MicroPET/CT scans in nude mice

MicroPET/CT imaging of nude mice was performed using the SuperArgus PET/CT 4R system (Sedecal, Spain) 5 weeks after cell injection. Briefly, 4 tumor-bearing nude mice in each group were anesthetized by inhalation of isoflurane gas (2–3%). Then, nude mice were injected with 7.4 MBq (200 μCi) of 18F-FDG via the abdominal cavity and scanned at 120 min after injection. Nude mice were subjected to a 10-min microCT scan and then to a 15-min microPET scan. Scans were performed under isoflurane (1–1.5%) inhalation to maintain anesthesia. Images of nude mice were reconstructed manually. The PET/CT camera Vista explore was used to calculate the average standardized uptake volume (SUVAVG). Then, the mice were sacrificed by intravenous injection of pentobarbital (100 mg/kg).

Digestion of subcutaneous tumors

Subcutaneous tumors were digested with 10 mg type 1 collagenase (Worthington, 49E19342, USA) at 37 °C for 60 min. The digestion products were centrifuged at 1200 r for 5 min, and the precipitate was subjected further to RIP assays and RNA extraction.

Detection of LA and PA

The levels of LA and PA in 10 mg subcutaneous tumors from each mouse were detected by using an LA detection kit (Solarbio, China, BC2230) and a PA detection kit (Solarbio, China, BC2200).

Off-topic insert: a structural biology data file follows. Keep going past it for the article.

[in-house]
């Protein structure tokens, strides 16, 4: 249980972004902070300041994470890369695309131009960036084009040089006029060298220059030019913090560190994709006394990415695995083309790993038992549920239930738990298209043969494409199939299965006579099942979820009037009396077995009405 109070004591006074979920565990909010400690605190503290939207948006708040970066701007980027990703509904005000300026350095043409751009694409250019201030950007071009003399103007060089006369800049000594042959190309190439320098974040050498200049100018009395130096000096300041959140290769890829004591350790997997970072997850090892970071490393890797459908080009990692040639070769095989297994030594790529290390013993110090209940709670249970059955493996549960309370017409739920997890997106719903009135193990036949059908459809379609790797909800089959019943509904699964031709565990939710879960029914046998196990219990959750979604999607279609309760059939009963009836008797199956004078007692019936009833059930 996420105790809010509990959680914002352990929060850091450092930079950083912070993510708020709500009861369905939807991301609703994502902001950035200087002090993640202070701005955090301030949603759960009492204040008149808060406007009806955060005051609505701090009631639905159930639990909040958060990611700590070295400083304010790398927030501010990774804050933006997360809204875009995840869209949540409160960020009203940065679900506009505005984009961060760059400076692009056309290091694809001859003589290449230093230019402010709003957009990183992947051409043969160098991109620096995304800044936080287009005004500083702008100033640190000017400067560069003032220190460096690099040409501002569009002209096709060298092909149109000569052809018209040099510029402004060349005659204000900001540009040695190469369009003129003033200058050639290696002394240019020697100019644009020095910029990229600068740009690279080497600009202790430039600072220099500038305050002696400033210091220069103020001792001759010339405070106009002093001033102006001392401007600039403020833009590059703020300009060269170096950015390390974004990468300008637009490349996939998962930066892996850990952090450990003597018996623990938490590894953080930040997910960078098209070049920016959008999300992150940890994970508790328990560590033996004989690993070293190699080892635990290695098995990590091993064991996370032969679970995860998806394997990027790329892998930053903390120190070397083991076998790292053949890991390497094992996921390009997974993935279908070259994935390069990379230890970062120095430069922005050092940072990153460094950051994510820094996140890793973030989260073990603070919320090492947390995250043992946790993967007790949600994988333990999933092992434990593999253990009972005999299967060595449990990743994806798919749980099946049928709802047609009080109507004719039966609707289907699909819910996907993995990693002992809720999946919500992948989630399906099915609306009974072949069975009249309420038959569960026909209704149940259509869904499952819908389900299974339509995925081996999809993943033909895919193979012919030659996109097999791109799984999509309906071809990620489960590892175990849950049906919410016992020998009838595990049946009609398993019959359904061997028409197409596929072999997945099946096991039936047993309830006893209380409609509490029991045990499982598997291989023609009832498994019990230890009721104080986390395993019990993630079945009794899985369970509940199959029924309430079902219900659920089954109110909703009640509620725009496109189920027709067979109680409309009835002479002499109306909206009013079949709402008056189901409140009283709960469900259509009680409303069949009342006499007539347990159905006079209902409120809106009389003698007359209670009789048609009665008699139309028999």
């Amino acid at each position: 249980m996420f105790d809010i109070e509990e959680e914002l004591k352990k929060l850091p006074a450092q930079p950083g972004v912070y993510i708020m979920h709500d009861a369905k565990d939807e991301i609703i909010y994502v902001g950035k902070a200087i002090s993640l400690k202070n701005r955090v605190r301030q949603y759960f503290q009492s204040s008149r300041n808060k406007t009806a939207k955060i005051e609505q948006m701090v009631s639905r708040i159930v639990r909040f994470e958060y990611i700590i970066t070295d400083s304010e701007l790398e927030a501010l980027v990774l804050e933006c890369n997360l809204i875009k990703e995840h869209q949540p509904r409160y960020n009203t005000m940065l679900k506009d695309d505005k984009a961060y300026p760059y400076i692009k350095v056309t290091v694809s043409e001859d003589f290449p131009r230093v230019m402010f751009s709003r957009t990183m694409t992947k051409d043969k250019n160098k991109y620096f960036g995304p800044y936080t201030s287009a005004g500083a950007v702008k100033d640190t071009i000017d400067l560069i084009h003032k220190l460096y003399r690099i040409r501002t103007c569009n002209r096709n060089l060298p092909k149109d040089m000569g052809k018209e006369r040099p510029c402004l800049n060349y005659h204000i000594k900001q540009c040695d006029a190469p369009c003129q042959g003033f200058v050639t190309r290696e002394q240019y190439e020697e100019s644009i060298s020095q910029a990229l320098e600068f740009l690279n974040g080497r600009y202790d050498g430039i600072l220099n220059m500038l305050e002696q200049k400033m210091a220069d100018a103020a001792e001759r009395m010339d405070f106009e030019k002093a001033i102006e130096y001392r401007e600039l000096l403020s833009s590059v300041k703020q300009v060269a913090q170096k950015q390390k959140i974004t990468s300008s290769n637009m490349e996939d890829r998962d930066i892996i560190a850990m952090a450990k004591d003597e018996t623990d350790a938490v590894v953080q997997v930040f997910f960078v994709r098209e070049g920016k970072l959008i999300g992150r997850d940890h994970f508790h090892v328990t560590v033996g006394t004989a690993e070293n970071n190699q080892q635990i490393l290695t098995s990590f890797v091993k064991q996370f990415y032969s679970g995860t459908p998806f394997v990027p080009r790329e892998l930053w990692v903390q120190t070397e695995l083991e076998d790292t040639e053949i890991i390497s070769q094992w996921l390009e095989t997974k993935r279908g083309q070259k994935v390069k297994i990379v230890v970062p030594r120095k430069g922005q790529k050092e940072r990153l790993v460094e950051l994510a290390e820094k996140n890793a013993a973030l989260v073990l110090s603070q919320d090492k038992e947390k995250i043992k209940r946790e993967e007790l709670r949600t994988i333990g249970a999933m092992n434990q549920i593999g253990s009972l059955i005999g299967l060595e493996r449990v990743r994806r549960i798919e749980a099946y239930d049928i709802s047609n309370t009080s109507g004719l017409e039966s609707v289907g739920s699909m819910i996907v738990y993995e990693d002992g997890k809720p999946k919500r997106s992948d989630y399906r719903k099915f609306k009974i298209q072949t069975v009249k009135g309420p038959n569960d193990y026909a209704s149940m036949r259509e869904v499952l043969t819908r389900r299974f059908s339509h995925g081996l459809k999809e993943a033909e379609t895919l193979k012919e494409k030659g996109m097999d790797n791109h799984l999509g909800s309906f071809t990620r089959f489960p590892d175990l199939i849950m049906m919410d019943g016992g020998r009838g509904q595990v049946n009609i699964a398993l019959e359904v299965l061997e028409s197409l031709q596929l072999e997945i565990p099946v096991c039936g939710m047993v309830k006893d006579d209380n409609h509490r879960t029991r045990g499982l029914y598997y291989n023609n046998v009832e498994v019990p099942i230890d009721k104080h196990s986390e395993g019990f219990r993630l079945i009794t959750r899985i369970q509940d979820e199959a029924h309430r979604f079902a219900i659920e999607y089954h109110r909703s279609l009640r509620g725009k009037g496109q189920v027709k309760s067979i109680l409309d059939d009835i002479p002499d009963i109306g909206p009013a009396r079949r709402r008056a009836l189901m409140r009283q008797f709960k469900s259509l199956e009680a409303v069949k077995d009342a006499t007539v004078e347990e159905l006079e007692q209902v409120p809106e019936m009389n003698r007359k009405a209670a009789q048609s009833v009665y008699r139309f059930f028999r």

Zebrafish embryo model

Zebrafish (AB, wild type [WT], 48-h embryo) embryos were obtained from the Core Facilities, Zhejiang University, School of Medicine, cultured in Petri dishes with an appropriate amount of water and placed in a 28 °C incubator under constant temperature and light. Then, 0.003% 1-phenyl-2-thiourea (PTU) (Sigma) was added within 24 h after the embryo was produced. In total, 200 SiHa cells were harvested after transfection and resuspended in PBS. Plasma membranes were stained with red-fluorescent Alexa Fluor® 594 wheat germ agglutinin of the Image-iT™ LIVE Plasma Membrane and Nuclear Labeling Kit (Molecular Probes, USA, I34406). Zebrafish embryos were anesthetized with 0.016% tricaine (Sigma). Then, the cells were injected into the yolk sac of zebrafish embryos. Then, we obtained images with a fluorescence microscope at 48 h after injection. The area of red fluorescence in the zebrafish yolk sac was calculated using ImageJ software [33]. Next, the zebrafish embryos were anesthetized with an overdose of tricaine.

Immunohistochemical staining

Immunohistochemical staining with an antibody specific to HK2 (Proteintech, USA) and quantitative evaluation were performed as previously described [36].

Statistical analysis

Statistical significance was calculated by using GraphPad Prism 5 software. All experiments were repeated at least three times.

Results

CircCDKN2B-AS1 is upregulated in cervical cancer and precancerous tissues

To explore circRNA role in cervical cancer development, we analyzed aberrantly expressed circRNAs among 6 HPV16 positive cervical squamous-cell carcinoma, 6 HPV16 positive normal cervical epithelium, and 6 HPV negative normal cervical epithelium tissues in our circRNA sequencing data, available in the Gene Expression Omnibus (GEO) database (GSE147009) (Fig. 1a-b). We selected 4 circRNAs (circCDKN2B-AS1, circFNACB, circEPSTI1, and circOBSL1) that were upregulated or downregulated in HPV16 positive cervical squamous-cell carcinoma compared with both HPV16 positive and negative normal cervical epithelium samples for further validation.

Fig. 1
figure1